Investigating JEEM empirically: A story of co-authorship and collaboration
We examine the incidence and extent of co-authorship and intellectual collaboration in the leading journal of environmental and resource economics: the Journal of Environmental Economics and Management. Previous studies of general economic journals have offered empirical evidence for the fact that intellectual collaboration is most prevalent in the field of environmental and resource economics. However, no previous study has examined this finding more carefully. This is a gap in the literature we hope to fill. Accordingly, we investigate all 1436 papers published in JEEM from 1974 until 2010 with respect to potential drivers of co-authorship. We start with a simple descriptive analysis in order to depict the most important trends in the past 36 years. We then employ empirical methods to test several hypotheses that are commonly used to analyze the structure of co-authorship. However, we do not stick to the commonly used hypotheses but investigate also other potentially relevant drivers of co-authorship as e.g. the acknowledgment of external funding, the gender of the authors or the geographical location. We find empirical support for the rising incidence of co-authorship with increasing complexity of the field of economics and the competition for external funding. As research has become more demanding in terms of both disciplinary and - especially in the field of environmental and resource economics - interdisciplinary skills, the likelihood of collaborative research and jointly written publications increased.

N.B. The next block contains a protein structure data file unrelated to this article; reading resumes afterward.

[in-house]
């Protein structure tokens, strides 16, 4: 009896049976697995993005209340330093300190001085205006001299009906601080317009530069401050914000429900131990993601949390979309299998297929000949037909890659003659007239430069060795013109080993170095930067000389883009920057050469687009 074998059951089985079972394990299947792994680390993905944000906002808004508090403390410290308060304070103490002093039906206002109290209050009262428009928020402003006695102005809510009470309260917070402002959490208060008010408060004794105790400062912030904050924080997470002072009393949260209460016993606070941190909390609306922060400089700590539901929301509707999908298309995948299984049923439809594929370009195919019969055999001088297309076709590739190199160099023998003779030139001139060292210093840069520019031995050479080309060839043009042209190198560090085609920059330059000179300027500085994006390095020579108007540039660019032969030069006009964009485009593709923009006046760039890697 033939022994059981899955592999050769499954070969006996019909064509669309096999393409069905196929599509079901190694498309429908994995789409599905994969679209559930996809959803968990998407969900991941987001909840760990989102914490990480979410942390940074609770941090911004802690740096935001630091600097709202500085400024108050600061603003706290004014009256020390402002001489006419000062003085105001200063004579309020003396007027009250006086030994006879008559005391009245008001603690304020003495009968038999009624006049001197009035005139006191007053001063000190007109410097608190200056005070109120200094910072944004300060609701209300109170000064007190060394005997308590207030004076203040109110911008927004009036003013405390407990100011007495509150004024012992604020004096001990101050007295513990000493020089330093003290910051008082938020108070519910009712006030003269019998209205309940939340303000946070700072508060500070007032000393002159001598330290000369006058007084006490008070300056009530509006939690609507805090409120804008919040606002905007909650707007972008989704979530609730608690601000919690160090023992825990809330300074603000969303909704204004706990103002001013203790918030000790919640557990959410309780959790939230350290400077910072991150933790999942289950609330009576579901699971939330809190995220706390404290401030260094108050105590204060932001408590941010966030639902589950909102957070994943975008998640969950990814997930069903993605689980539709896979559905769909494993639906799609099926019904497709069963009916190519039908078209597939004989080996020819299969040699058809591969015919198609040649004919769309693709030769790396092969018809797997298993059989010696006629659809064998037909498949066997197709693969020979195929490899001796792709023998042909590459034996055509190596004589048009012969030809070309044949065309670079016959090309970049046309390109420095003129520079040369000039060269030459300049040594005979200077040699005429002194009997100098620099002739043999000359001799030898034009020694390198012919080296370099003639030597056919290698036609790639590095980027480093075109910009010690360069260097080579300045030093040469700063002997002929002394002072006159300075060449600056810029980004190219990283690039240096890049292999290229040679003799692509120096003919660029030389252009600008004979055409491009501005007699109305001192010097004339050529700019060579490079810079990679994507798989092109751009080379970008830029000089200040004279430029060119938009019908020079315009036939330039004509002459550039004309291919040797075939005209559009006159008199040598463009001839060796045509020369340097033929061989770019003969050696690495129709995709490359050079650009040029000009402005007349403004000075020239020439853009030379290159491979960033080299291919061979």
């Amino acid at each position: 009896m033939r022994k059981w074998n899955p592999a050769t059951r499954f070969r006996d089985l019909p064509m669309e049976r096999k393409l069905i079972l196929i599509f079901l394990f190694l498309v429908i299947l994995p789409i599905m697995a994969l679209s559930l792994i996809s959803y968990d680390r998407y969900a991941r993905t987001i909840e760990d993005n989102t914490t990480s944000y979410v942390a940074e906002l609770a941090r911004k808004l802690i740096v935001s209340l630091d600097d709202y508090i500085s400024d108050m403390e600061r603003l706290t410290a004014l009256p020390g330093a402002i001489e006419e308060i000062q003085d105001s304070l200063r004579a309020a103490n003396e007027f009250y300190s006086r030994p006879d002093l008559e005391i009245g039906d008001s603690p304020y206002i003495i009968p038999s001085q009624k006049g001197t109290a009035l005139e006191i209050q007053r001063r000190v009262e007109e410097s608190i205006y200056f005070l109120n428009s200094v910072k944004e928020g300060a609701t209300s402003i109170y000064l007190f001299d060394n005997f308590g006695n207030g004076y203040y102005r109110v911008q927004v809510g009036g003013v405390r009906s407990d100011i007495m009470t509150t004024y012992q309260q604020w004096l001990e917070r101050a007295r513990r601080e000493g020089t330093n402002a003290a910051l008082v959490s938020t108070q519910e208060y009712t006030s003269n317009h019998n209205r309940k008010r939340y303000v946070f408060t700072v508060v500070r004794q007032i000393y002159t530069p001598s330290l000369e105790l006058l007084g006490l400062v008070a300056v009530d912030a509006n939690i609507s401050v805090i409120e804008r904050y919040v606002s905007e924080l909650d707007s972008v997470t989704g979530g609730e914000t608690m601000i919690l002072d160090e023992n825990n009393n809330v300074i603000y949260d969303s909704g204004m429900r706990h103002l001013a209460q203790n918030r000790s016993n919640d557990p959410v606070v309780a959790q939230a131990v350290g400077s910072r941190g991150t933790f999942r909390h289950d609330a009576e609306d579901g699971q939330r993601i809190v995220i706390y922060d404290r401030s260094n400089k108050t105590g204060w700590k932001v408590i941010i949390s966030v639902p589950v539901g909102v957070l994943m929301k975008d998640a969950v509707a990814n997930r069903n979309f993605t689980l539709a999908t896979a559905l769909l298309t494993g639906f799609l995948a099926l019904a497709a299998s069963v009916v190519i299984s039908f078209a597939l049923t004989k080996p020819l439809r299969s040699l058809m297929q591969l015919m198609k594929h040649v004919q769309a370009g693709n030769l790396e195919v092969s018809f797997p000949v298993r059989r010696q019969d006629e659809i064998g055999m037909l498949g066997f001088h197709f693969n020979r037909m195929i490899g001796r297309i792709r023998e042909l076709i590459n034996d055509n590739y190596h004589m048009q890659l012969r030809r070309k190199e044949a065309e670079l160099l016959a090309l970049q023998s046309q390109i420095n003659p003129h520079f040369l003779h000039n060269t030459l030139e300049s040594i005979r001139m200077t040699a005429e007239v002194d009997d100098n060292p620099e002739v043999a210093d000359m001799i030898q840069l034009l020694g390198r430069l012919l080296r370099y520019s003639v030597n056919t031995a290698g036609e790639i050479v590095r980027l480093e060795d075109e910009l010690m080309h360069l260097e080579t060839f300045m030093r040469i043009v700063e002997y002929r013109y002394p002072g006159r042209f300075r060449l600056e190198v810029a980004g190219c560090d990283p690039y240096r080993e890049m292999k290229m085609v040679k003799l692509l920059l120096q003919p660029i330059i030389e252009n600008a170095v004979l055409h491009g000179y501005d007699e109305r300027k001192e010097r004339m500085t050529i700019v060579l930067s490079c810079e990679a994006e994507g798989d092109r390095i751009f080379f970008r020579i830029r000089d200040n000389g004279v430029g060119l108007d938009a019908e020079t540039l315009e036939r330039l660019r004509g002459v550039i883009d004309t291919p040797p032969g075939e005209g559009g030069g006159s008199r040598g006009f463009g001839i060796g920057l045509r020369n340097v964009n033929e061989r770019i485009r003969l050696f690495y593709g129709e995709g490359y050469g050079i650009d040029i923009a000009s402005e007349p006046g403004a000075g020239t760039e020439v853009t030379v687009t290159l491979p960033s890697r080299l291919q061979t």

|Date of creation:||2012|
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